The French army then recruited the first zouaves (a title given to certain light infantry regiments) in October, followed by the spahis regiments, while France expropriated all the land properties belonging to the Turkish settlers, known as Beliks. In the western region of Oran, Sultan Abderrahmane of Morocco, the Commander of the Believers, could not remain indifferent to the massacres committed by the French Christian troops and to belligerent calls to enter jihad from the marabouts. Despite the diplomatic rupture between Morocco and the Two Sicilies in 1830, and the naval warfare engaged against the Austrian Empire as well as with Spain, then headed by Ferdinand VII, Sultan Abderrahmane lent his support to the Algerian insurgency triggered by Abd El-Kader. The latter would fight for years against the French. Directing an army of 12,000 men, Abd El-Kader first organized the blockade of Oran.

Algerian refugees were welcomed by the Moroccan population, while the Sultan recommended that the authorities of Tetuan assist them, by providing jobs in the administration or the military forces. The inhabitants of Tlemcen, close to the Moroccan border, asked that they be placed under the Sultan's authority in order to escape the invaders. Abderrahmane thus named his nephew, Prince Moulay Ali, as Caliph of Tlemcen, charged with the protection of the city. In retaliation France executed two Moroccans: Mohamed Beliano and Benkirane as spies, while their goods were seized by the military governor of Oran, General Boyer.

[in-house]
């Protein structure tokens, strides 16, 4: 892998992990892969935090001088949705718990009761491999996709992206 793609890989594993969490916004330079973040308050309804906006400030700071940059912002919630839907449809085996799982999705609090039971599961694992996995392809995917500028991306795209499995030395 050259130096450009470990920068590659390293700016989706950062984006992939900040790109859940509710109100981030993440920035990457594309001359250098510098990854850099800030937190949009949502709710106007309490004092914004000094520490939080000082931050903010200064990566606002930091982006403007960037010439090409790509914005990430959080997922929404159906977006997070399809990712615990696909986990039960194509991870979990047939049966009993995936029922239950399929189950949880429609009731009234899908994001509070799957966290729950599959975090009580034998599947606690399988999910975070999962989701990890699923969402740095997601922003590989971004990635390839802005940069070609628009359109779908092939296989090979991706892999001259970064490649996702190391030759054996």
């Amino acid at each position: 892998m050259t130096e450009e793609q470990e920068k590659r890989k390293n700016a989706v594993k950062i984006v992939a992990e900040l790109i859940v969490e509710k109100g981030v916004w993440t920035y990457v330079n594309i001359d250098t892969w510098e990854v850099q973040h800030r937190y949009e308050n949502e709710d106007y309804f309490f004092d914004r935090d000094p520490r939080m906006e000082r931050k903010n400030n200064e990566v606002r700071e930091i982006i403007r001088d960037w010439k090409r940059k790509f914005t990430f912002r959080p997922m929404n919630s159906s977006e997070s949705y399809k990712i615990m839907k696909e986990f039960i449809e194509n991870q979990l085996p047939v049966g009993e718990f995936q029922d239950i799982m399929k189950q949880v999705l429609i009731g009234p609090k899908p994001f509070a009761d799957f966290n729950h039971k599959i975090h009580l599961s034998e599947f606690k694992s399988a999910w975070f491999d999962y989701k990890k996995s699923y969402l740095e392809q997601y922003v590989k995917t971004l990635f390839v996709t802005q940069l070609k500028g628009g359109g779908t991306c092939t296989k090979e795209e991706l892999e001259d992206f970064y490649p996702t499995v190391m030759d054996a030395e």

Hardly had the news of the capture of Algiers reached Paris than Charles X was deposed during the Three Glorious Days of July 1830, and his cousin Louis-Philippe, the "citizen king", was named to preside over a constitutional monarchy. The new government, composed of liberal opponents of the Algiers expedition, was reluctant to pursue the conquest begun by the old regime, but withdrawing from Algeria proved more difficult than conquering it.[citation needed]

Characterization as genocide

Some governments and scholars have called France's conquest of Algeria a genocide for example,

Ben Kiernan an Australian expert on the Cambodian genocide[10] wrote in Blood and Soil: A World History of Genocide and Extermination from Sparta to Darfur on the French conquest of Algeria:[11]

By 1875, the French conquest was complete. The war had killed approximately 825,000 indigenous Algerians since 1830. A long shadow of genocidal hatred persisted, provoking a French author to protest in 1882 that in Algeria, "we hear it repeated every day that we must expel the native and if necessary destroy him." As a French statistical journal urged five years late, "the system of extermination must give way to a policy of penetration."
-Ben Kiernan, Blood and Soil

In response to France's recognition of Armenian Genocide Turkey accused France of committing genocide against 15% of Algeria's population.[12][13]